New Vail Women’s Rugby team makes it official for summer season |

New Vail Women’s Rugby team makes it official for summer season

Ross Leonhart
Vail Daily

VAIL — It took one year of living in the valley for Abby Loucks to help fill a void that she saw needed filling.

After competing against men locally and traveling two hours to Denver to compete with a women’s team, Loucks was tired of commuting.

“But I love rugby,” she said.

And, “When you have more than one person, it’s a lot easier to get something going,” Loucks said.

With the help of Nicholle Jackson, that helped launch Vail Women’s Rugby.

The first-year team is registered with USA Rugby, “so we’re official, but we could definitely use more people,” Jackson said. “Experience not required.”

So far, the Vail Women’s Rugby team consists of 12 women, just starting their practice schedule heading into a summer season. The team practices at Ford Park in Vail and is looking to play against teams in Denver and Boulder, as well as tournaments in Steamboat Springs, Breckenridge and Aspen.

“We’ve got one of the best views of any rugby field I’ve ever played at,” Loucks said.

‘There’s a spot for you on the field’

While both Loucks and Jackson are experienced rugby players — having played for teams in the Northeast before coming to the valley — some on the team are first-timers, and the two are adamant that it’s a sport for everyone.

“You’ve got to be tough because it’s a physical sport, but it’s a sport for every body size and shape,” Jackson said. “It doesn’t really matter how small or how big you are — there’s a spot for you on the field.”

Jackson said she’s 5 feet tall and 110 pounds. Loucks said she’s got about 10 inches on Jackson.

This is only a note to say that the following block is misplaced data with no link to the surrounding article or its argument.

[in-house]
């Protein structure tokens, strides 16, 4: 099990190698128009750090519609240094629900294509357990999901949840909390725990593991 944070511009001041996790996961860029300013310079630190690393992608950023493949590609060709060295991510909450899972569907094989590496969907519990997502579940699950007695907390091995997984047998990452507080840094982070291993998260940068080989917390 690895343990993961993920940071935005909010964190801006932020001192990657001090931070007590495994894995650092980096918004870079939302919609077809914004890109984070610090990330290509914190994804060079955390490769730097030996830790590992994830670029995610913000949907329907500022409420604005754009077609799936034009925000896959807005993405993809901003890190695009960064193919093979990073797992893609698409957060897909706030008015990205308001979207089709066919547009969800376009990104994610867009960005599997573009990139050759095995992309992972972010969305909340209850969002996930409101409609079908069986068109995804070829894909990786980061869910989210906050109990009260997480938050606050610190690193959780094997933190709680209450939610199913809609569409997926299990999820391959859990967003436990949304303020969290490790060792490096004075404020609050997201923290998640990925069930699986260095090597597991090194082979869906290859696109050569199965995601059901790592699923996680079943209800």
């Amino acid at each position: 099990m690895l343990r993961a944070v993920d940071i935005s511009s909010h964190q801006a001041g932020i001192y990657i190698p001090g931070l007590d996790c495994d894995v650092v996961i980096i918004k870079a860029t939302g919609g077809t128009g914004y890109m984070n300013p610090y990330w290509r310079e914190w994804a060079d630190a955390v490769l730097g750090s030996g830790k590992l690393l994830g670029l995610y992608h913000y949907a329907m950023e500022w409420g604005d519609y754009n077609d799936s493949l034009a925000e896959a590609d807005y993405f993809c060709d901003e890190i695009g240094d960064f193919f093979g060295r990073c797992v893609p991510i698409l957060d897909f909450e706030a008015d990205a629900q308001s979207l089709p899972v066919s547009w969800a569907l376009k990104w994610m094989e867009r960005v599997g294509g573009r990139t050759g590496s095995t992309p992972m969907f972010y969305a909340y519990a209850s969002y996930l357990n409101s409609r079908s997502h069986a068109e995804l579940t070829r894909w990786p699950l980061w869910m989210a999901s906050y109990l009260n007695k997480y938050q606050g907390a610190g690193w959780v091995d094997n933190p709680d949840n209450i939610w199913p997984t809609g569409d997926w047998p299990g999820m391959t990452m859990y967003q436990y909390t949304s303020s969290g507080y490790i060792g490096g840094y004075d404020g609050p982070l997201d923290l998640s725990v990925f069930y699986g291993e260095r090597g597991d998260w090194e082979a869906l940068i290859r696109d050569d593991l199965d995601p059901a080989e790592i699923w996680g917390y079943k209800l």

“But she can still take me down,” she said. “I’ve played on a team in Boston with a woman that was 50 years old, and she tackles with the best of them. There’s really no age limit. It’s just the mental limits you put on yourself.”

‘Rugby culture’

With any rugby team comes the rugby culture.

“That’s very typical of rugby culture — you play together, you drink together, you socialize together. And that even goes for the team you tried to beat up on the field,” Loucks said. “We’re working adults, and some of us are moms, so there’s a lot to juggle, but we try to have fun together.”

The local men’s rugby team has been around for about 30 years and serves as a pipeline to the professional team in Denver, Loucks said. However, a rugby team in the mountains for women has been lacking, Jackson said, which is a shame because of the power of the game.

“It gave me confidence that I didn’t know I had,” Jackson said. “I think it does that for a lot of women, too.”

Tackling, they say, can be intimidating, but not overwhelming.

“While it might be a little bit scary to think about tackling at first, it’s so much fun to learn and, I think, really empowering,” Loucks said.

The youngest member on the team is just out of college, and the oldest is in her 30s, Loucks said, adding that she learned the game after being a rower in college.

For women “not ready to be done” with rugby or looking to try it out, join Vail Women’s Rugby on Facebook or email The season’s just getting going.


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